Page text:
Handling Constraints Using Penalty Functions in Materialized View Selection

Handling Constraints Using Penalty Functions in Materialized View Selection

Anjana Gosain (USICT, GGSIPU, New Delhi, India) and Kavita Sachdeva (SGT University, Gurugram, India)
Copyright: © 2019 |Pages: 17
DOI: 10.4018/IJNCR.2019040101

Abstract

Materialized view selection (MVS) plays a vital role for efficiently making decisions in a data warehouse. This problem is NP-hard and constrained optimization problem. The authors have handled both the space and maintenance cost constraint using penalty functions. Three penalty function methods i.e. static, dynamic and adaptive penalty functions have been used for handling constraints and Backtracking Search Optimization algorithm (BSA) has been used for optimizing the total query processing cost. Experiments were conducted comparing the static, dynamic and adaptive penalty functions on varying the space constraint. The adaptive penalty function method yields the best results in terms of minimum query processing cost and achieves the optimality, scalability and feasibility of the problem on varying the lattice dimensions and on increasing the number of user queries. The authors proposed work has been compared with other evolutionary algorithms i.e. PSO and genetic algorithm and yields better results in terms of minimum total query processing cost of the materialized views.
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1. Introduction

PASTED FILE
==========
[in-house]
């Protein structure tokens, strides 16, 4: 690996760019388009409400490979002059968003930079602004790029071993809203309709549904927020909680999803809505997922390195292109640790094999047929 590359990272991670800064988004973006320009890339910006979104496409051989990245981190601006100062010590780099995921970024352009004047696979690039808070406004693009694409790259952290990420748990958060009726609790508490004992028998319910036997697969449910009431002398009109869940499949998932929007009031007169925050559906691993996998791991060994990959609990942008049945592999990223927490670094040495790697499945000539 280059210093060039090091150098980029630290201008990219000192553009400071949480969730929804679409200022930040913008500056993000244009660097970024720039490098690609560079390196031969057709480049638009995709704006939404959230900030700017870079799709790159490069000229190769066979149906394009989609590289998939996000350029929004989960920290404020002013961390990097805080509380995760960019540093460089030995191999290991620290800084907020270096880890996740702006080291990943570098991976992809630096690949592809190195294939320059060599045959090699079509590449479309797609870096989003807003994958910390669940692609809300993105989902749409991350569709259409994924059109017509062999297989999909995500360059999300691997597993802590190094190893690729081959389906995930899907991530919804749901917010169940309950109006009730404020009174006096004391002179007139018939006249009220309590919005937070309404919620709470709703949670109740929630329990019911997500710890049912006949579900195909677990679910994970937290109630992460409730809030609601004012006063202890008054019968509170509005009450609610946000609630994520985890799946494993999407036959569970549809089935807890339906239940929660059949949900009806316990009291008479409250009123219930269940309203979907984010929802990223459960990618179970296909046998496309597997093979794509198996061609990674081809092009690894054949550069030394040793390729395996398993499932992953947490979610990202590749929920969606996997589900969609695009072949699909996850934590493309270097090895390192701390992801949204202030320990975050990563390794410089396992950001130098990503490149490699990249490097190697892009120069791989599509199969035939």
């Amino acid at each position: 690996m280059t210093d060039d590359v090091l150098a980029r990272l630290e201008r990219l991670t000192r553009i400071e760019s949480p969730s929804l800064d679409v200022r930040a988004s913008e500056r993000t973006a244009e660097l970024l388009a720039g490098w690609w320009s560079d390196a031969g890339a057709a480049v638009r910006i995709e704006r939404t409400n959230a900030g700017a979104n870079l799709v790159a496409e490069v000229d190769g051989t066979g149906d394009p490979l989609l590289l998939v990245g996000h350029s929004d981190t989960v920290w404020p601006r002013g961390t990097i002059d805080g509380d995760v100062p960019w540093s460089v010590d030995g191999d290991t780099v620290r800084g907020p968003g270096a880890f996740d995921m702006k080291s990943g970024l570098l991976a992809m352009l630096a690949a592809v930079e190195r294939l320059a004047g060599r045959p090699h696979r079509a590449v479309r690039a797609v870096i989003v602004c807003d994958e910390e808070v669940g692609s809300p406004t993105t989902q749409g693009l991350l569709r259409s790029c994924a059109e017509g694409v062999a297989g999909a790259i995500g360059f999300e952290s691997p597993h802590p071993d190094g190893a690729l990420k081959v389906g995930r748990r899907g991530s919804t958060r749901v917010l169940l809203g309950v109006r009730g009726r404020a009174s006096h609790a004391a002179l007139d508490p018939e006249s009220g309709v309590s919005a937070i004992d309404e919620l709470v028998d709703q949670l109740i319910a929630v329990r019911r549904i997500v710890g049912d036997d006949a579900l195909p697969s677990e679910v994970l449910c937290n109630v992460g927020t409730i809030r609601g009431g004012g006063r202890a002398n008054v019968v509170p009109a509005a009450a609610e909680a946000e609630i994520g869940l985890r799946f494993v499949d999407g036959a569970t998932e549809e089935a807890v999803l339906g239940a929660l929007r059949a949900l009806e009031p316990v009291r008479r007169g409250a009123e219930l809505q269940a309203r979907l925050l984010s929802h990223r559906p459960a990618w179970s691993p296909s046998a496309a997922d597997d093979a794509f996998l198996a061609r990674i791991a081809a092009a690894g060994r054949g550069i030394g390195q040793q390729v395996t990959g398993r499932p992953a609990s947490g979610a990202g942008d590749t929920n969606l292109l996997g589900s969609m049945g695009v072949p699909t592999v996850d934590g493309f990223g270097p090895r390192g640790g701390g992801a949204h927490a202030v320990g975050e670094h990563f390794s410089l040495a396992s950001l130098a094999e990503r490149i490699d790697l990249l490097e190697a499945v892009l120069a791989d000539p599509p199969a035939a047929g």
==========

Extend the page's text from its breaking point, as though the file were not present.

A data warehouse (DW) is a repository of integrated data for reporting, analyzing and supporting queries (Han & Kamber, 2001; Morse & Issac, 1998). Operating and managing such an integrated data store in a cost-effective way is a major challenge. Information is stored at the warehouse in the form of views referred to as materialized views, derived from the original data sources (Gupta, 1997). Materialized views reduce the query response time and query processing cost by avoiding the access to original data sources (Jain & Gosain, 2012). To keep the materialized views consistent with the original data sources, it needs to be updated or maintained. The process of updating materialized views is referred to as view maintenance (Nica and Rundensteiner, 1999; Bellahsene, 2002). The total query processing cost comprises of query answering cost and view maintenance cost. Though, this approach decreases the processing cost of query, but it increases the view maintenance cost. To maintain the balance between the query processing cost and the view maintenance cost, while selecting an appropriate number of views, under the space constraint is termed as view selection problem. It is NP-hard (Gupta & Mumick, 1999) and constrained optimization (Xu Yu, Yao, Choi, & Gou, 2003) problem involving space and cost constraint. In recent years, various studies have been proposed to solve this problem. Frameworks like Data cube and lattice (Harinarayan, Rajaraman, & Ullman, 1996), Multiple View Processing Plan (MVPP) (Yang, Karlapalem, & Li, 1997), AND-OR view graphs (Gupta & Mumick, 2005; Mami, Coletta, & Bellahsene, 2011; Tamiozzo, Ayelén, & Ale, 2014; Horng, Chang, & Liu, 2009) have been proposed in literature to represent the materialized view selection (MVS) problem. Lattice framework (Harinarayan et al., 1996) represents all the data cubes at different aggregation levels and thus easily models user queries. It captures dependency among aggregate views and incorporates the dimension hierarchies. Thus, we choose lattice framework to represent the problem space of view selection problem to select the views effectively. Different evolutionary algorithms like Differential Evolution (DE) (Kumar & Kumar, 2014), genetic algorithm (Zhang & Yang, 1999) Particle Swarm Optimization (PSO) (Gosain & Heena, 2016; Sun & Ziqiang, 2009), Bee Colony Optimization (BCO) (Kumar & Arun, 2015), Ant Colony Optimization (ACO) (Song & Gao, 2010), etc. have been used by researchers for minimizing the total query processing cost in the selection of materialized views, using one or the other frameworks. However, these algorithms (Mohod & Chaudhari, 2013) have problem of getting stuck in local minima or their convergence time convergence is too high (Mandal, Sinha, & Mittal, 2015). In our present work, we have chosen Backtracking Search Optimization Algorithm (BSA), for minimizing the query processing cost. BSA, a population based evolutionary algorithm (EA) is effective, fast and capable of solving various optimization problems (Civicioglu, 2013). BSA uses two set of populations i.e. old and new which prevents it from getting stuck into local minima. Its selection, crossover and mutation processes are different from other evolutionary methods and BSA is proved to give the most optimized solution in lesser time.

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